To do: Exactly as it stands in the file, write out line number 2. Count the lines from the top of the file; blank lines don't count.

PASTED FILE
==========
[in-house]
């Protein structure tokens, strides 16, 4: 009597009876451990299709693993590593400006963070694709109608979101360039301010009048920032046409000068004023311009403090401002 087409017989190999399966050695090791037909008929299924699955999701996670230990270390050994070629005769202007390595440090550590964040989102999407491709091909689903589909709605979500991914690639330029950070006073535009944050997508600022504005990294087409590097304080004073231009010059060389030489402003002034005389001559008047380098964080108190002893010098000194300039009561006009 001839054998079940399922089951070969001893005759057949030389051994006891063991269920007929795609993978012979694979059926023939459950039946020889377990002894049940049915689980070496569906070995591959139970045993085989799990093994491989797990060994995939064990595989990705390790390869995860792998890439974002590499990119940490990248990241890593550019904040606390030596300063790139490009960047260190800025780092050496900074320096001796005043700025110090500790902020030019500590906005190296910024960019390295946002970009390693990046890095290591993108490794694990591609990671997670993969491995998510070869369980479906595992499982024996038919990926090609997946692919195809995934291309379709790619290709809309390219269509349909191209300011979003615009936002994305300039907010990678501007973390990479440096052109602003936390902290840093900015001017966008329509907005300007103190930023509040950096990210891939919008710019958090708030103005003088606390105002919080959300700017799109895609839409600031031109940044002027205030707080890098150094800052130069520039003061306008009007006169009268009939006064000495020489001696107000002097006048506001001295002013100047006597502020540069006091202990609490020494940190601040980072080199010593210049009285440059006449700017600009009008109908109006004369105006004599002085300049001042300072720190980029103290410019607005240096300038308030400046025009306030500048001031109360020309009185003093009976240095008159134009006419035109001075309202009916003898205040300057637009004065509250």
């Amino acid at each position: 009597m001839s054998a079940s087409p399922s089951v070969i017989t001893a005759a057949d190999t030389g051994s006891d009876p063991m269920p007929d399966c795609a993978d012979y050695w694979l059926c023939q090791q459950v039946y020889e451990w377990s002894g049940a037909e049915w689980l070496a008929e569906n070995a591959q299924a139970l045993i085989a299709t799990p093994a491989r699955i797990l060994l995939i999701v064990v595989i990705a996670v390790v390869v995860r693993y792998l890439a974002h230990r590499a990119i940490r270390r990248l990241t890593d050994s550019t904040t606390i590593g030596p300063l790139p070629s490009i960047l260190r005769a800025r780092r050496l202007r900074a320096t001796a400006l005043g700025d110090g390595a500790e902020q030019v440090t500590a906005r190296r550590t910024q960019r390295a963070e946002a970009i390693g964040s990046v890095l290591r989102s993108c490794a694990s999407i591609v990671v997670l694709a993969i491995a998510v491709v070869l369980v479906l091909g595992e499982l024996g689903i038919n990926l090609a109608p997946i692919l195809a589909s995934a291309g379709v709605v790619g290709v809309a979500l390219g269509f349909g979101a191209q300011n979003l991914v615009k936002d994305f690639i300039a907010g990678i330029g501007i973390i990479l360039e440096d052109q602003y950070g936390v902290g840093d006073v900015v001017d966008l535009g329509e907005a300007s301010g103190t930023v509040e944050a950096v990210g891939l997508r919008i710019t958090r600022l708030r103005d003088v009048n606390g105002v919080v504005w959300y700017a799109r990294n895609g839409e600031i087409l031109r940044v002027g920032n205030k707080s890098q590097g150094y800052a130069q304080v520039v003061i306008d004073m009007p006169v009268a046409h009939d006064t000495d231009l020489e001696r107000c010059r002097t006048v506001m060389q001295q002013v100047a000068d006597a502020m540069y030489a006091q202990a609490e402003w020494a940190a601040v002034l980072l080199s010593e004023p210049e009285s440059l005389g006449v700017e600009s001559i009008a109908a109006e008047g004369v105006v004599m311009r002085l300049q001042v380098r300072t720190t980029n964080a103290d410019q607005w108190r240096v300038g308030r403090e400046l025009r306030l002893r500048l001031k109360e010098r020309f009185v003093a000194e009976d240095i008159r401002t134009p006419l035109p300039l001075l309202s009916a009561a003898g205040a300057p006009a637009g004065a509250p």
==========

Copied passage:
């Protein structure tokens, strides 16, 4: 009597009876451990299709693993590593400006963070694709109608979101360039301010009048920032046409000068004023311009403090401002 087409017989190999399966050695090791037909008929299924699955999701996670230990270390050994070629005769202007390595440090550590964040989102999407491709091909689903589909709605979500991914690639330029950070006073535009944050997508600022504005990294087409590097304080004073231009010059060389030489402003002034005389001559008047380098964080108190002893010098000194300039009561006009 001839054998079940399922089951070969001893005759057949030389051994006891063991269920007929795609993978012979694979059926023939459950039946020889377990002894049940049915689980070496569906070995591959139970045993085989799990093994491989797990060994995939064990595989990705390790390869995860792998890439974002590499990119940490990248990241890593550019904040606390030596300063790139490009960047260190800025780092050496900074320096001796005043700025110090500790902020030019500590906005190296910024960019390295946002970009390693990046890095290591993108490794694990591609990671997670993969491995998510070869369980479906595992499982024996038919990926090609997946692919195809995934291309379709790619290709809309390219269509349909191209300011979003615009936002994305300039907010990678501007973390990479440096052109602003936390902290840093900015001017966008329509907005300007103190930023509040950096990210891939919008710019958090708030103005003088606390105002919080959300700017799109895609839409600031031109940044002027205030707080890098150094800052130069520039003061306008009007006169009268009939006064000495020489001696107000002097006048506001001295002013100047006597502020540069006091202990609490020494940190601040980072080199010593210049009285440059006449700017600009009008109908109006004369105006004599002085300049001042300072720190980029103290410019607005240096300038308030400046025009306030500048001031109360020309009185003093009976240095008159134009006419035109001075309202009916003898205040300057637009004065509250």